If the Accomplice and Witness are in the game, there are further steps to take for them, but we don’t need to go into those details. Just know that they’re fun to have in the game as well.
Once the Murderer has chosen his cards, the deduction begins.
The Forensic Scientist then sets out the Cause of Death tile in the center of the table and choses one of the 4 Location tiles to also set out. Then he draws 4 random Scene tiles and places them in the center of the table as well. It’s through these 6 tiles that he will give clues to the Investigators.
To give a clue, the Forensic Scientist will place one bullet on each tile. He’ll place it next to a word on each tile that will help the Investigators select the correct pair of cards in front of the Murderer.
The Forensic Scientist can place the bullets as fast or slowly as he’d like. In many cases it helps to wait for the Investigators to discuss current clues before adding more. This way he can direct the discussions toward the correct cards.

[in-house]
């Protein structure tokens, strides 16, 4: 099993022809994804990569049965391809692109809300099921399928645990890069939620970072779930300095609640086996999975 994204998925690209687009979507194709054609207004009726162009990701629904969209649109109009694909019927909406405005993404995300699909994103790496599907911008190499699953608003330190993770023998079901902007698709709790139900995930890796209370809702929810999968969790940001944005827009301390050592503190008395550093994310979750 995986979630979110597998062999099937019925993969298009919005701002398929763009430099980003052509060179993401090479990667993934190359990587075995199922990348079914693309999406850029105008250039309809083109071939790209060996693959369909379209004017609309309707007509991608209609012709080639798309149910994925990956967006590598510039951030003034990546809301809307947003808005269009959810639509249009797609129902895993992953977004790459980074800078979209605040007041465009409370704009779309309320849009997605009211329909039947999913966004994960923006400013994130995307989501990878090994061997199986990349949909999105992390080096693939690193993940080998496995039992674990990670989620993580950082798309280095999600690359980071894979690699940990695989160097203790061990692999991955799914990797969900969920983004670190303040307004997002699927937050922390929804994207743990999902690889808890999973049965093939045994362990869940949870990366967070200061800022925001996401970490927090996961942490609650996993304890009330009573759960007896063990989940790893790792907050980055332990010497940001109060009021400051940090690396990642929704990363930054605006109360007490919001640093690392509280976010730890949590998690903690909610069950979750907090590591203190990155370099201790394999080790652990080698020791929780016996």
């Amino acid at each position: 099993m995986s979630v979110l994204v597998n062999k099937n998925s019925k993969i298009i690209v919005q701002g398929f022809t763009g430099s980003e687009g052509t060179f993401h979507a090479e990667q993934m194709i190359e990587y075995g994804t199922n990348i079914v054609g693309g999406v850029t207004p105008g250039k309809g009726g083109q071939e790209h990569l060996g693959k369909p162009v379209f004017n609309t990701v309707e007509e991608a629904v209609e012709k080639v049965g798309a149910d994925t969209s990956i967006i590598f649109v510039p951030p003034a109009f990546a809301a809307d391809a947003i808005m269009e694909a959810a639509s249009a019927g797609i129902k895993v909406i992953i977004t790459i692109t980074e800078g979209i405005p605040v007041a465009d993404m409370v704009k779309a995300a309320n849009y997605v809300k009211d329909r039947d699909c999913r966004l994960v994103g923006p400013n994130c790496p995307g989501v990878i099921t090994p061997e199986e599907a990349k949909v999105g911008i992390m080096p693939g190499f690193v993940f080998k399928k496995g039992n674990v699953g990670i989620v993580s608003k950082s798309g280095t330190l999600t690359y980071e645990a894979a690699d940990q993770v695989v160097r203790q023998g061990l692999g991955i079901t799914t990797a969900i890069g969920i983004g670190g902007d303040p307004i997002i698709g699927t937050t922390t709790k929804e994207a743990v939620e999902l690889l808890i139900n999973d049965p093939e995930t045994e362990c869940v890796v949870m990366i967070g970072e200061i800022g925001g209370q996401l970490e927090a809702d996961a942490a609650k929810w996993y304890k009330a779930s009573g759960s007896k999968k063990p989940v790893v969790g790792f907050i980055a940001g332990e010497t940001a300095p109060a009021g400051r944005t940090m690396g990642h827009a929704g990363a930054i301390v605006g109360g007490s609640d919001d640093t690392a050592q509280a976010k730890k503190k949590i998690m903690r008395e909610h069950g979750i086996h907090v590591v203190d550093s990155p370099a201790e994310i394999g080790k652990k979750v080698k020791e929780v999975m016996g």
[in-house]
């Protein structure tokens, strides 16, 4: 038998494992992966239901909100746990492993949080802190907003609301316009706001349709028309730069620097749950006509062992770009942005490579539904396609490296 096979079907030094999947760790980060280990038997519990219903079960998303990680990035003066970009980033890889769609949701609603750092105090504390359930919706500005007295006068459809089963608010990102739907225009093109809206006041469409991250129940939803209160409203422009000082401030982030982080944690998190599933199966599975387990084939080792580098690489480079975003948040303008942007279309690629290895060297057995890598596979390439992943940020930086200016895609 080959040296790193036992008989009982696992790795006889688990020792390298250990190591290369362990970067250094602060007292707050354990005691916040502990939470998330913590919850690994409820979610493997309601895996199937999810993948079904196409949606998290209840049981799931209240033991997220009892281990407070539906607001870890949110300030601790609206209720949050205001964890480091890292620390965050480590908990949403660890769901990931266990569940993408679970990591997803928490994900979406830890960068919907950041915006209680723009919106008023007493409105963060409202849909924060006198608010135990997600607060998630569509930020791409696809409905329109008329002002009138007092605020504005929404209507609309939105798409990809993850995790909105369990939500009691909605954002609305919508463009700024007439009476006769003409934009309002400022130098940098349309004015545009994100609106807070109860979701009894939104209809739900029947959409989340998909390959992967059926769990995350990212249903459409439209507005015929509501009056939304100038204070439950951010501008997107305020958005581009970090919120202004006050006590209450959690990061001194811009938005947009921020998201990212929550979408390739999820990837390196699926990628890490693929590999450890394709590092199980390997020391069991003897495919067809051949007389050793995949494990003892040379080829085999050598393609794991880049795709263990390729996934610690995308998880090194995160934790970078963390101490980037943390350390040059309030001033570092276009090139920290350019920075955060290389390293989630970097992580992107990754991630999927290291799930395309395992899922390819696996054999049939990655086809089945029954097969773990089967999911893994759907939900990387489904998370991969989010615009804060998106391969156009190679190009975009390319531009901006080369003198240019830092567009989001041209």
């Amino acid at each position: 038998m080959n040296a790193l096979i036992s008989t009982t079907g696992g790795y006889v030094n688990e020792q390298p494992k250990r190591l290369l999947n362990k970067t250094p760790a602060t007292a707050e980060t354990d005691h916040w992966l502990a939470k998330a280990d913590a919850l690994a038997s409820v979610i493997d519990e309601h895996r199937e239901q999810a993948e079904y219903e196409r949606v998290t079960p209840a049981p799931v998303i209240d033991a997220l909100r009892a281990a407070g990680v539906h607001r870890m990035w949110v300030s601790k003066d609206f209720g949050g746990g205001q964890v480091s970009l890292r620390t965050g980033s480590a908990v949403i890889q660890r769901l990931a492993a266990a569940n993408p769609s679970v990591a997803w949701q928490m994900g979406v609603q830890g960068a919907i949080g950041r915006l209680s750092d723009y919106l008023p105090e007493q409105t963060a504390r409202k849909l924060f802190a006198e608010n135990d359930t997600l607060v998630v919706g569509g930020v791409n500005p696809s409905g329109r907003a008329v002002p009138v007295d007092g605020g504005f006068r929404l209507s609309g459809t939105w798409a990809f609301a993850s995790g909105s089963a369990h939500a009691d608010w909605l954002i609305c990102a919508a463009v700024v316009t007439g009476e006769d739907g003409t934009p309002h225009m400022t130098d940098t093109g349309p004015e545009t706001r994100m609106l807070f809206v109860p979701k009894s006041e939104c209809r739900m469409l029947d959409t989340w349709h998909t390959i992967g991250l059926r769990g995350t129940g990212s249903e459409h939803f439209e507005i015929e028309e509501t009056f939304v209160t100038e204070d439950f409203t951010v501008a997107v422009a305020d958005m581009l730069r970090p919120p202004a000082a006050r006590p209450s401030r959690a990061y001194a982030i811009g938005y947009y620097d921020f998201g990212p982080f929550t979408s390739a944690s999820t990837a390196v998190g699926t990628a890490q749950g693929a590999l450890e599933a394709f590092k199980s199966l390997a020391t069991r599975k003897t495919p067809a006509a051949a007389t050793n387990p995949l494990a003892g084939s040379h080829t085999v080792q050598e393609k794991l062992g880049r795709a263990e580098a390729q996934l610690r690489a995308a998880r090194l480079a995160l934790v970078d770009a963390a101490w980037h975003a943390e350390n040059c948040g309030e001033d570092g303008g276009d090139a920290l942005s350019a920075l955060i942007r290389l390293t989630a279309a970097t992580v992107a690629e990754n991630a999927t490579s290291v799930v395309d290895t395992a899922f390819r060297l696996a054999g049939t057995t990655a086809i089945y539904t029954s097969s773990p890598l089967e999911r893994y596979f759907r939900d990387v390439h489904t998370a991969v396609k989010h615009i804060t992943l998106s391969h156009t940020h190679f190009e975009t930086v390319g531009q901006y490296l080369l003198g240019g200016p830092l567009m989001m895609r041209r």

After he has placed all 6 bullets, each player will have 30 seconds to present their thoughts on which cards may be part of the solution.
If at any time a player wants to make a guess to Solve the Case, they can do so. However, each player (other than the Forensic Scientist) only gets one guess during the game. So they need to be judicious when to do so. If they make an incorrect guess, they aren’t out of the game. They can still participate in all the discussion to help catch the murderer, but they just can’t make another guess.
After everyone has had a chance to present their case and/or make a guess, the round ends.
The Forensic Scientist then draws one new scene tile and replaces one already in the center of the table with the new tile. Many times he will remove a scene tile that is causing the Investigators problems or is directing them toward the wrong player.
Players continuing discussing the clues until they’re again ready to end the round giving their 30 second thoughts.
The third round is played just like the second round with the Forensic Scientist drawing a new scene tile and replacing an existing one.
By the end of the 3rd round everyone would have made their guesses. Either the Murderer is caught (someone correctly identified the two cards in front of the Murderer) or gets away.